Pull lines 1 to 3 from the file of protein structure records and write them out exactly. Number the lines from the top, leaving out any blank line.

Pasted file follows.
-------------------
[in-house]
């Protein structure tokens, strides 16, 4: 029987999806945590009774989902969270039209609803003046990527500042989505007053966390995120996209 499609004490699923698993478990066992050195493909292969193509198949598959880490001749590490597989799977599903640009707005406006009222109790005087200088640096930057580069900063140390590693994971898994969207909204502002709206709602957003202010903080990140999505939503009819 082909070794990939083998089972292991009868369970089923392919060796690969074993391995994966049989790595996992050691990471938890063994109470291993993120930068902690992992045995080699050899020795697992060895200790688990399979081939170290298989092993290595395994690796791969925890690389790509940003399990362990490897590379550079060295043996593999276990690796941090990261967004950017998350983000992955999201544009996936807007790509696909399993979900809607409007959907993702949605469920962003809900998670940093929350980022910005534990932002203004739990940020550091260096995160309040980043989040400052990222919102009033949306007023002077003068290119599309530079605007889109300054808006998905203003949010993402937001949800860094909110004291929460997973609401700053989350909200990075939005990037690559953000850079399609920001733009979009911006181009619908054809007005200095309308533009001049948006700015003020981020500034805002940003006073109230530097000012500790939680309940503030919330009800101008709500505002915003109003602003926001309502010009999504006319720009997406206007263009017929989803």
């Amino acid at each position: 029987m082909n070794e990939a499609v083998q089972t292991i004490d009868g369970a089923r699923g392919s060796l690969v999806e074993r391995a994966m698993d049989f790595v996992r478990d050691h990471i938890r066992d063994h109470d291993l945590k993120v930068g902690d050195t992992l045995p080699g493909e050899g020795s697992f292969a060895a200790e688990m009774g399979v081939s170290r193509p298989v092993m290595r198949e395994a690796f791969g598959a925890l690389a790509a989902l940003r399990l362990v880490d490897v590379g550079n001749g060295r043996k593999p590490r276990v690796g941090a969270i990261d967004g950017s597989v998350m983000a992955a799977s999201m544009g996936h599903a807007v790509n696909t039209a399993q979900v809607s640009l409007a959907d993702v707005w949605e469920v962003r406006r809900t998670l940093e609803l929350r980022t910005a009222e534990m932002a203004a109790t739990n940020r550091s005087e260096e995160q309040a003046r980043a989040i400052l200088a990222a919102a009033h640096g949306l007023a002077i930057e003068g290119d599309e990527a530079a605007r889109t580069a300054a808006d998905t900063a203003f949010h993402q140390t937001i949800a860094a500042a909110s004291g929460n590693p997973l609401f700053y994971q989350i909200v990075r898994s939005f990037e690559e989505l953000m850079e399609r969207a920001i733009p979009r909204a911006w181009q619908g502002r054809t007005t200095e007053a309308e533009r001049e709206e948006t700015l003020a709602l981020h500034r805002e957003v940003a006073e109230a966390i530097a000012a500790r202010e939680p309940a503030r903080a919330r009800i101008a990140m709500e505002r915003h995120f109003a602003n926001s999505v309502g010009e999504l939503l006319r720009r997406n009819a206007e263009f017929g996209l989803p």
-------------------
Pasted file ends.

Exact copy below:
[in-house]
């Protein structure tokens, strides 16, 4: 029987999806945590009774989902969270039209609803003046990527500042989505007053966390995120996209 499609004490699923698993478990066992050195493909292969193509198949598959880490001749590490597989799977599903640009707005406006009222109790005087200088640096930057580069900063140390590693994971898994969207909204502002709206709602957003202010903080990140999505939503009819 082909070794990939083998089972292991009868369970089923392919060796690969074993391995994966049989790595996992050691990471938890063994109470291993993120930068902690992992045995080699050899020795697992060895200790688990399979081939170290298989092993290595395994690796791969925890690389790509940003399990362990490897590379550079060295043996593999276990690796941090990261967004950017998350983000992955999201544009996936807007790509696909399993979900809607409007959907993702949605469920962003809900998670940093929350980022910005534990932002203004739990940020550091260096995160309040980043989040400052990222919102009033949306007023002077003068290119599309530079605007889109300054808006998905203003949010993402937001949800860094909110004291929460997973609401700053989350909200990075939005990037690559953000850079399609920001733009979009911006181009619908054809007005200095309308533009001049948006700015003020981020500034805002940003006073109230530097000012500790939680309940503030919330009800101008709500505002915003109003602003926001309502010009999504006319720009997406206007263009017929989803």
């Amino acid at each position: 029987m082909n070794e990939a499609v083998q089972t292991i004490d009868g369970a089923r699923g392919s060796l690969v999806e074993r391995a994966m698993d049989f790595v996992r478990d050691h990471i938890r066992d063994h109470d291993l945590k993120v930068g902690d050195t992992l045995p080699g493909e050899g020795s697992f292969a060895a200790e688990m009774g399979v081939s170290r193509p298989v092993m290595r198949e395994a690796f791969g598959a925890l690389a790509a989902l940003r399990l362990v880490d490897v590379g550079n001749g060295r043996k593999p590490r276990v690796g941090a969270i990261d967004g950017s597989v998350m983000a992955a799977s999201m544009g996936h599903a807007v790509n696909t039209a399993q979900v809607s640009l409007a959907d993702v707005w949605e469920v962003r406006r809900t998670l940093e609803l929350r980022t910005a009222e534990m932002a203004a109790t739990n940020r550091s005087e260096e995160q309040a003046r980043a989040i400052l200088a990222a919102a009033h640096g949306l007023a002077i930057e003068g290119d599309e990527a530079a605007r889109t580069a300054a808006d998905t900063a203003f949010h993402q140390t937001i949800a860094a500042a909110s004291g929460n590693p997973l609401f700053y994971q989350i909200v990075r898994s939005f990037e690559e989505l953000m850079e399609r969207a920001i733009p979009r909204a911006w181009q619908g502002r054809t007005t200095e007053a309308e533009r001049e709206e948006t700015l003020a709602l981020h500034r805002e957003v940003a006073e109230a966390i530097a000012a500790r202010e939680p309940a503030r903080a919330r009800i101008a990140m709500e505002r915003h995120f109003a602003n926001s999505v309502g010009e999504l939503l006319r720009r997406n009819a206007e263009f017929g996209l989803p």